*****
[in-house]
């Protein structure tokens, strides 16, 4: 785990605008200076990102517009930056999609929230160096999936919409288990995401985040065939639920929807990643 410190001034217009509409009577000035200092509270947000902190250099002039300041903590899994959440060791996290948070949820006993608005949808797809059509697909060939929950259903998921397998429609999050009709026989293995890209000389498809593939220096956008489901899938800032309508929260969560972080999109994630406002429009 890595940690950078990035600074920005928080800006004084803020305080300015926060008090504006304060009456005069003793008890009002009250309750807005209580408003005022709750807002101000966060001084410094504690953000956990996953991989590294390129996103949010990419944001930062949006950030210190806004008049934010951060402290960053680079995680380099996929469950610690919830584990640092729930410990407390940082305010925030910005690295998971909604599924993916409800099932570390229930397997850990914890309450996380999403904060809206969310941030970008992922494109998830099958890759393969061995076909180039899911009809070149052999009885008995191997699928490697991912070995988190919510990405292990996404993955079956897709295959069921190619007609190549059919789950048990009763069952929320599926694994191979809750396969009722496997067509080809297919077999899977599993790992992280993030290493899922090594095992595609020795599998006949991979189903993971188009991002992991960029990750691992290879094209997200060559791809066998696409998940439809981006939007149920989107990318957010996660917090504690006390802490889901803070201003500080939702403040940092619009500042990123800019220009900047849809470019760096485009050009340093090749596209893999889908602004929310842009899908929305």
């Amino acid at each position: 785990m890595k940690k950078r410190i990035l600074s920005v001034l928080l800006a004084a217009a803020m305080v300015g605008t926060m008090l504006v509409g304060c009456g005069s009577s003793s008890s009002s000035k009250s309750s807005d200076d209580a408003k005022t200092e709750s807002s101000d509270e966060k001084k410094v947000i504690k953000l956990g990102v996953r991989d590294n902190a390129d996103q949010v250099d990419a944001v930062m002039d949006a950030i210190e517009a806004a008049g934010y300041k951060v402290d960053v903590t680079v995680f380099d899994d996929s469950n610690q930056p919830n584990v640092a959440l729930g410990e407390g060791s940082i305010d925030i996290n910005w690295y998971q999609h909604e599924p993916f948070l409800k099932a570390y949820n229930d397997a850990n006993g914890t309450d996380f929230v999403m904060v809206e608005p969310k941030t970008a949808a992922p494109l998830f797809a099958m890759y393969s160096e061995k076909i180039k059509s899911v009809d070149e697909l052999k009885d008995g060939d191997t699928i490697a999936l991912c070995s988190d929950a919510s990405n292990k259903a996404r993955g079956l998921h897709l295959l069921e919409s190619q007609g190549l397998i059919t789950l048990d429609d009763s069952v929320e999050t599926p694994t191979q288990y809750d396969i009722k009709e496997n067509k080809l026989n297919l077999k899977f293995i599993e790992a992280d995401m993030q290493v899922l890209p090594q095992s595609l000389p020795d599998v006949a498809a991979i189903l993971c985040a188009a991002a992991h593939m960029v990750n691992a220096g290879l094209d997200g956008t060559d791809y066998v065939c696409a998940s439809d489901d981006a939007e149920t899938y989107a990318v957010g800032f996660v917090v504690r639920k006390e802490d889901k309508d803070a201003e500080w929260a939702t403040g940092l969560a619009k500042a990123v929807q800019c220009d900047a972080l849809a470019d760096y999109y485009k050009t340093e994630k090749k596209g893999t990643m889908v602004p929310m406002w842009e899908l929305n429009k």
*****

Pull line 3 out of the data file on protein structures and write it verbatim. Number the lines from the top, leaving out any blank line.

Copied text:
């Amino acid at each position: 785990m890595k940690k950078r410190i990035l600074s920005v001034l928080l800006a004084a217009a803020m305080v300015g605008t926060m008090l504006v509409g304060c009456g005069s009577s003793s008890s009002s000035k009250s309750s807005d200076d209580a408003k005022t200092e709750s807002s101000d509270e966060k001084k410094v947000i504690k953000l956990g990102v996953r991989d590294n902190a390129d996103q949010v250099d990419a944001v930062m002039d949006a950030i210190e517009a806004a008049g934010y300041k951060v402290d960053v903590t680079v995680f380099d899994d996929s469950n610690q930056p919830n584990v640092a959440l729930g410990e407390g060791s940082i305010d925030i996290n910005w690295y998971q999609h909604e599924p993916f948070l409800k099932a570390y949820n229930d397997a850990n006993g914890t309450d996380f929230v999403m904060v809206e608005p969310k941030t970008a949808a992922p494109l998830f797809a099958m890759y393969s160096e061995k076909i180039k059509s899911v009809d070149e697909l052999k009885d008995g060939d191997t699928i490697a999936l991912c070995s988190d929950a919510s990405n292990k259903a996404r993955g079956l998921h897709l295959l069921e919409s190619q007609g190549l397998i059919t789950l048990d429609d009763s069952v929320e999050t599926p694994t191979q288990y809750d396969i009722k009709e496997n067509k080809l026989n297919l077999k899977f293995i599993e790992a992280d995401m993030q290493v899922l890209p090594q095992s595609l000389p020795d599998v006949a498809a991979i189903l993971c985040a188009a991002a992991h593939m960029v990750n691992a220096g290879l094209d997200g956008t060559d791809y066998v065939c696409a998940s439809d489901d981006a939007e149920t899938y989107a990318v957010g800032f996660v917090v504690r639920k006390e802490d889901k309508d803070a201003e500080w929260a939702t403040g940092l969560a619009k500042a990123v929807q800019c220009d900047a972080l849809a470019d760096y999109y485009k050009t340093e994630k090749k596209g893999t990643m889908v602004p929310m406002w842009e899908l929305n429009k």